I’ll tell you what, if your town still has a Radio Shack, it’s worth going in there every now and then. That’s the store I’d give a wide berth in the mall while Christmas shopping, and got sweaty palms just thinking about entering when there was something on my dad’s list that required a stop in there.
It’s a little like going into a comic book shop for me. I’m not a lifelong comics fan like some librarians, so when I started venturing into comic book stores, I was a little trepidatious, and worried that I’d ask stupid questions or, buy the wrong stuff, or well… have to deal with Comic Book Guy.
But really, the folks I’ve talked to are so glad you’re there and interested in doing some cool maker stuff. It’s not scary. It’s not intimidating. (It’s not busy, so you’ll get good customer service.) But you know what? The Radio Shack folks and the comic book store folks, they’re kind of like librarians.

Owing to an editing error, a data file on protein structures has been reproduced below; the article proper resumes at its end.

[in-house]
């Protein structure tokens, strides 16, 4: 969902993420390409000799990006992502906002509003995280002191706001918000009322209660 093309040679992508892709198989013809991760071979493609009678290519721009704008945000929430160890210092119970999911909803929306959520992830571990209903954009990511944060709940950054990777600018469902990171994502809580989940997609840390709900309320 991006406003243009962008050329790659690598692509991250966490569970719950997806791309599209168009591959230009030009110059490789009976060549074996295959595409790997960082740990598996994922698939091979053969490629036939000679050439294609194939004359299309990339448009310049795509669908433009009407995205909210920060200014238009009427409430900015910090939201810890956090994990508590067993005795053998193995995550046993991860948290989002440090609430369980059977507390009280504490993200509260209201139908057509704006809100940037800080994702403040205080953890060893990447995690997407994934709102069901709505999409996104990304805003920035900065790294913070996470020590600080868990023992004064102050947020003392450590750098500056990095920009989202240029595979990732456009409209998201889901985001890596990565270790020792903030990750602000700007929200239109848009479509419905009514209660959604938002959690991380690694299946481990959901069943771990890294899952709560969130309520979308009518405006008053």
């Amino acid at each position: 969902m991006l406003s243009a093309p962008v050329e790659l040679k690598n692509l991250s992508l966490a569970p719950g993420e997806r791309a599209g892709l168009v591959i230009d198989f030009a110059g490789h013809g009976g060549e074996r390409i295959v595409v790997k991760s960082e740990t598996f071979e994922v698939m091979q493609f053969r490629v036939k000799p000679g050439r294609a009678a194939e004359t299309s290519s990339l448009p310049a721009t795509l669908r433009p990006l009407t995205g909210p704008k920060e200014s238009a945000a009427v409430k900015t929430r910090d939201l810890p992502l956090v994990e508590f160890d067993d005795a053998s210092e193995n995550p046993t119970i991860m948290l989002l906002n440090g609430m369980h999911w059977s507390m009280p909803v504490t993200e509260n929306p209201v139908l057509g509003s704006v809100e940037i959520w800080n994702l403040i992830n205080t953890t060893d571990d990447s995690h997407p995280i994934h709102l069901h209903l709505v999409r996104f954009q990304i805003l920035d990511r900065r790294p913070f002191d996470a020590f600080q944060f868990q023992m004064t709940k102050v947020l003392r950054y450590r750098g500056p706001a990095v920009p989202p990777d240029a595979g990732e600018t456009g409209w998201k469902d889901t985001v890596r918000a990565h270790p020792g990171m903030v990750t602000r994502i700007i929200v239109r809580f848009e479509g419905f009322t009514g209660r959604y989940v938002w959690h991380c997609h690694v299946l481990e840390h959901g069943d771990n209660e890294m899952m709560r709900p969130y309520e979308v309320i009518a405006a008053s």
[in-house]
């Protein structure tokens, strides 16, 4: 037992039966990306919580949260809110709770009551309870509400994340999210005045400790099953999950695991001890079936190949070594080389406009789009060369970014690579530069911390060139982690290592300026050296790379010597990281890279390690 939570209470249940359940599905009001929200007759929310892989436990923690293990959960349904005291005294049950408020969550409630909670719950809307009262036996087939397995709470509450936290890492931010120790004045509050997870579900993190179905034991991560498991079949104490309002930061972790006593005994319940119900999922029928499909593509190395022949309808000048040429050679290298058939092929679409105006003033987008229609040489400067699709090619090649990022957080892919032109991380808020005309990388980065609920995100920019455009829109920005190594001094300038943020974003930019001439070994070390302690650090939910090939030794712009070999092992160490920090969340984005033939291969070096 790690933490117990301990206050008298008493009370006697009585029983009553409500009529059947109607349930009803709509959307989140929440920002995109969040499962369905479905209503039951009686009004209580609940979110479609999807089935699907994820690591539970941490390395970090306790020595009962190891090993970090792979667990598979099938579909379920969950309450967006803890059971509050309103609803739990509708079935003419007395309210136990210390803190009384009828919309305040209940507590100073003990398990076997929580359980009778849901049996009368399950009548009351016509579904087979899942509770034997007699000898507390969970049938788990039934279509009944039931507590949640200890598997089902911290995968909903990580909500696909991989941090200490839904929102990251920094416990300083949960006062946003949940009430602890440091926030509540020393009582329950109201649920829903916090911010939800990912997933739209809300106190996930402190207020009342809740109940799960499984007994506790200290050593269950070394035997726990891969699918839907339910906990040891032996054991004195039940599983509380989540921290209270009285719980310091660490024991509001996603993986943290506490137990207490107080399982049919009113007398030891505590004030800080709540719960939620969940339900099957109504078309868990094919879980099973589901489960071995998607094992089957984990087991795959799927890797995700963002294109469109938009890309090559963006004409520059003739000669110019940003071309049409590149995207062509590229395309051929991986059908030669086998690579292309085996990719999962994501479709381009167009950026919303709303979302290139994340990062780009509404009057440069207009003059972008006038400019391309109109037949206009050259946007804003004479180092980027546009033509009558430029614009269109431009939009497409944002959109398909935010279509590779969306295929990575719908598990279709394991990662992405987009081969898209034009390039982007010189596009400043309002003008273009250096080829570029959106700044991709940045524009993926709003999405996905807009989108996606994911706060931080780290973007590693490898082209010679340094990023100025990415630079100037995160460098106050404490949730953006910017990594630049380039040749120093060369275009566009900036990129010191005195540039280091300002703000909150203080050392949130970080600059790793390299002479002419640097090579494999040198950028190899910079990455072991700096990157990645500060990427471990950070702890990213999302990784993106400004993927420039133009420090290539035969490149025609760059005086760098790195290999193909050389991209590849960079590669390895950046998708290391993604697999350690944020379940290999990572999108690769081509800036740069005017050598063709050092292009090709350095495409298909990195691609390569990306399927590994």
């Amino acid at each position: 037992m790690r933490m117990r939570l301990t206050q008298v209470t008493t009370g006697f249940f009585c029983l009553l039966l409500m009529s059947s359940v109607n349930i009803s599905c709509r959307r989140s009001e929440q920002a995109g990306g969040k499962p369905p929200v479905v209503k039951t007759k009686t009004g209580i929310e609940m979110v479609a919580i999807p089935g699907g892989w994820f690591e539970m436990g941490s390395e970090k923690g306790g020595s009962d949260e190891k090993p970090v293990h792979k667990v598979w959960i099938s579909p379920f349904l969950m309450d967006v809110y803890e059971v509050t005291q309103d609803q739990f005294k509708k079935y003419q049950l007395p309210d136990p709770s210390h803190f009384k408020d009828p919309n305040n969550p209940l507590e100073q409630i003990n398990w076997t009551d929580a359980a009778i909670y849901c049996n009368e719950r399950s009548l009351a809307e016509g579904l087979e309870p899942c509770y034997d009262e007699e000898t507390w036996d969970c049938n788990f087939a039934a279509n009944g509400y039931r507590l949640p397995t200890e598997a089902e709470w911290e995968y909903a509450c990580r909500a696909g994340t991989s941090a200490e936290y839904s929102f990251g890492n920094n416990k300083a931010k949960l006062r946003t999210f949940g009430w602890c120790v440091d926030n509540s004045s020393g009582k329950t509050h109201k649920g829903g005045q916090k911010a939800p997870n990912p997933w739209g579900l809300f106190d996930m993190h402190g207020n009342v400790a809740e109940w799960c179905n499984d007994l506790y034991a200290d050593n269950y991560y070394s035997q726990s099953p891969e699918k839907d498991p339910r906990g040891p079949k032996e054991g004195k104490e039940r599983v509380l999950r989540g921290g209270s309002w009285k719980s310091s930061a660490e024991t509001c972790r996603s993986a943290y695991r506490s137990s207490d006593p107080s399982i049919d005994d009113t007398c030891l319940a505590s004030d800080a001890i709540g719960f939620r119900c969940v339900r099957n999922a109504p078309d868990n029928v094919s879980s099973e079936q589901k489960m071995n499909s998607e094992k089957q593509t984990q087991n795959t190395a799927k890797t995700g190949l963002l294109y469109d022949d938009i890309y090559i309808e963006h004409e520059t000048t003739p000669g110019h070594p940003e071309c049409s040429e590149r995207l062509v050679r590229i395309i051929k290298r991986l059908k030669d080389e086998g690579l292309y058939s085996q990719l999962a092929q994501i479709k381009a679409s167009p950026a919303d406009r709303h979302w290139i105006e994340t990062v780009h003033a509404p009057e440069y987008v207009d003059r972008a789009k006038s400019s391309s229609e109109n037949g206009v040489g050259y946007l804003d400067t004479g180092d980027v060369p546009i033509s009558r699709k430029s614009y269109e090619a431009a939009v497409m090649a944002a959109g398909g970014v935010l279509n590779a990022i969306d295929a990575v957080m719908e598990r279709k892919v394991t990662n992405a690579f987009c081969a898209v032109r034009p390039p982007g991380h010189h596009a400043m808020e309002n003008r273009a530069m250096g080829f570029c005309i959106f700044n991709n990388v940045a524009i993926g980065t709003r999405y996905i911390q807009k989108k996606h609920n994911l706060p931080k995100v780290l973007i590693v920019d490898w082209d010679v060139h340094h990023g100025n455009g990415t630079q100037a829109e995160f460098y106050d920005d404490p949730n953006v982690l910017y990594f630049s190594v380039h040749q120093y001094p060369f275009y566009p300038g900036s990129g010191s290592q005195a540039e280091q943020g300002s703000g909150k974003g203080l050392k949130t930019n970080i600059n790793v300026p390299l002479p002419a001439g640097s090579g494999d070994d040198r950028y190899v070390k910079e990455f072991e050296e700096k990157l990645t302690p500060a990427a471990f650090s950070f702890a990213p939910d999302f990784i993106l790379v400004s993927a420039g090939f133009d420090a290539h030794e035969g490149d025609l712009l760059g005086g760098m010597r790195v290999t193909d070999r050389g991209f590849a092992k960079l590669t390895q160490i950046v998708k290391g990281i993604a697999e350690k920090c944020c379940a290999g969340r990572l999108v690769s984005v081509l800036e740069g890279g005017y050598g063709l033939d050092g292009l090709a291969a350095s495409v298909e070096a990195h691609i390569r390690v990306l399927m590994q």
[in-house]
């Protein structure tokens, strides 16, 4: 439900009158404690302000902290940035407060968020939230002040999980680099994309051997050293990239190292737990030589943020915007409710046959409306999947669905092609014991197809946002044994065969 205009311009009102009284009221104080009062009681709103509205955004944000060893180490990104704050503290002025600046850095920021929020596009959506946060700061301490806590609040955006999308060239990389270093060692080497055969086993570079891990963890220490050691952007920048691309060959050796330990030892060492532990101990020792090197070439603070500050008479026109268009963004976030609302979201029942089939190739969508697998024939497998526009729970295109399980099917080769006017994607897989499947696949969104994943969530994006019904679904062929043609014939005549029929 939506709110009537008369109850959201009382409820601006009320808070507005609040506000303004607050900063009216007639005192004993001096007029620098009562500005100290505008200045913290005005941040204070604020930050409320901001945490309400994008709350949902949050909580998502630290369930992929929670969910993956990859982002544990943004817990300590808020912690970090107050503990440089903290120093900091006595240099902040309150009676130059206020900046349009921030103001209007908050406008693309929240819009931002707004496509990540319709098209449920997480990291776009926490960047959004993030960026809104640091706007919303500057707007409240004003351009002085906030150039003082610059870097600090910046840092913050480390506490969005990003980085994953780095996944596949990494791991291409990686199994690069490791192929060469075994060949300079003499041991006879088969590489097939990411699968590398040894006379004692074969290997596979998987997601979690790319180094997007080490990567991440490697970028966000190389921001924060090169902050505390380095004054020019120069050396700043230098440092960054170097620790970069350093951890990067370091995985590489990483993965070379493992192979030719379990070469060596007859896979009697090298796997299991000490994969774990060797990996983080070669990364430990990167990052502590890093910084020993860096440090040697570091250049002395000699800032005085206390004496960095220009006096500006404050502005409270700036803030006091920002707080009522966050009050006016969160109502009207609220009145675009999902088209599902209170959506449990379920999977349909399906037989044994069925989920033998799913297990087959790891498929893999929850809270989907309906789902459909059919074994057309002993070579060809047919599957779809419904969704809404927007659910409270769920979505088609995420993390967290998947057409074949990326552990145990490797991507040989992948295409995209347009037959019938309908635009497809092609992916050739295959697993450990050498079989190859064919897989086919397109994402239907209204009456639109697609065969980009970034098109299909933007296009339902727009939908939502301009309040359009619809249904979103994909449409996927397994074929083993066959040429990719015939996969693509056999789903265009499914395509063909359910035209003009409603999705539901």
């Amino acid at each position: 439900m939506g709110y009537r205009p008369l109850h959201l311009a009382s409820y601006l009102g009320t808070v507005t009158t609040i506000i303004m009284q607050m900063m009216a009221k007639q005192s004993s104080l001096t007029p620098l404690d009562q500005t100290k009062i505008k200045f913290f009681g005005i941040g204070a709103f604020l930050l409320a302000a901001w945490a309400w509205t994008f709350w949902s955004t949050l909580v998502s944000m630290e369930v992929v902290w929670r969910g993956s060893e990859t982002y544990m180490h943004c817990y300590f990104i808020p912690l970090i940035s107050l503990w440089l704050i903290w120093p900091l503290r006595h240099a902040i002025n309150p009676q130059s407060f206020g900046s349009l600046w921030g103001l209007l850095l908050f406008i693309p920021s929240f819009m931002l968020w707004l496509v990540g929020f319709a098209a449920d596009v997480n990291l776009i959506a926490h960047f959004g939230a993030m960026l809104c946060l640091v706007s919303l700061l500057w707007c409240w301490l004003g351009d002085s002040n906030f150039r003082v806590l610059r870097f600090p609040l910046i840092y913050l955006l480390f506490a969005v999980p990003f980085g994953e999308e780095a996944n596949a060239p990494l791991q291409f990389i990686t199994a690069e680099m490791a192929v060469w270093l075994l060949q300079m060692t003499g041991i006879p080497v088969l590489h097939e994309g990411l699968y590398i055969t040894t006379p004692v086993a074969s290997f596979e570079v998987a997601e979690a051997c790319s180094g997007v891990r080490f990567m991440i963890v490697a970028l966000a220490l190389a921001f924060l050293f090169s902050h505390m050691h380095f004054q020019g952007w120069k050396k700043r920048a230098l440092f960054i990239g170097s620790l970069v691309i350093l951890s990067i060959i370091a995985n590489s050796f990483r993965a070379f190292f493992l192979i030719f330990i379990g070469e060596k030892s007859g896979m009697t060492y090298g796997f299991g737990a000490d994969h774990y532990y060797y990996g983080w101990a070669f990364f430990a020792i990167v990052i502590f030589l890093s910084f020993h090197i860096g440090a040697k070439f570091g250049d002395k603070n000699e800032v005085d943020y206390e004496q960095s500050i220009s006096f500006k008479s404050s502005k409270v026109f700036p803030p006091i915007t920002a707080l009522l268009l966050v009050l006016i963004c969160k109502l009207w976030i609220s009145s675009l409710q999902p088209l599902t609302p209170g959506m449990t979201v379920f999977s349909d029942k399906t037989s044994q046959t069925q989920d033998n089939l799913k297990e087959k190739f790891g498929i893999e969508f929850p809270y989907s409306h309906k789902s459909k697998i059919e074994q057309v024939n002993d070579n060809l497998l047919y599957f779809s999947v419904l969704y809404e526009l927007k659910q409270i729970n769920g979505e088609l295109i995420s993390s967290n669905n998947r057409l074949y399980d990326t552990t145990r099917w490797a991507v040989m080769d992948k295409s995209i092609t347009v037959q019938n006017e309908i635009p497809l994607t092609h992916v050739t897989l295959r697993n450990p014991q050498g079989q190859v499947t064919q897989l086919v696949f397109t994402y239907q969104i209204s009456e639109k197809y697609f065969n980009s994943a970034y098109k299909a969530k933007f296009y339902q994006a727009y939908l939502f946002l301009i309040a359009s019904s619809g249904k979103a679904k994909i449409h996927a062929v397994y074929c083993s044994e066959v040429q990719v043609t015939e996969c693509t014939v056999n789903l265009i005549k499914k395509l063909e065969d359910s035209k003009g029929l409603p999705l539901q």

They’ve got information about stuff in their collection that we want to know more about but are unsure about where to start. And I don’t know if it’s in their training manual or I’ve just gotten lucky, but every time I’ve asked for help (and that would be every time I’ve gone into one of their stores) they’ve moved out from behind the counter to show me exactly what I asked about. And when I ask what new cool robotics stuff they’re hearing about or have in stock, they’re happy to chat, and excited to hear that the Maker movement is happening in libraries.
So, if you see a project that you’re thinking about trying and you’re weighing a trip to Radio Shack or the shipping costs of ordering online, try stopping in to the brick-and-mortar store. Just like we want those local bookshops to survive, we should want local places with maker tools to survive too. You may be pleasantly surprised and encouraged to try more hands-on tech. Tune in later this week to see what I bought on my last trip and how the program I used it in went down.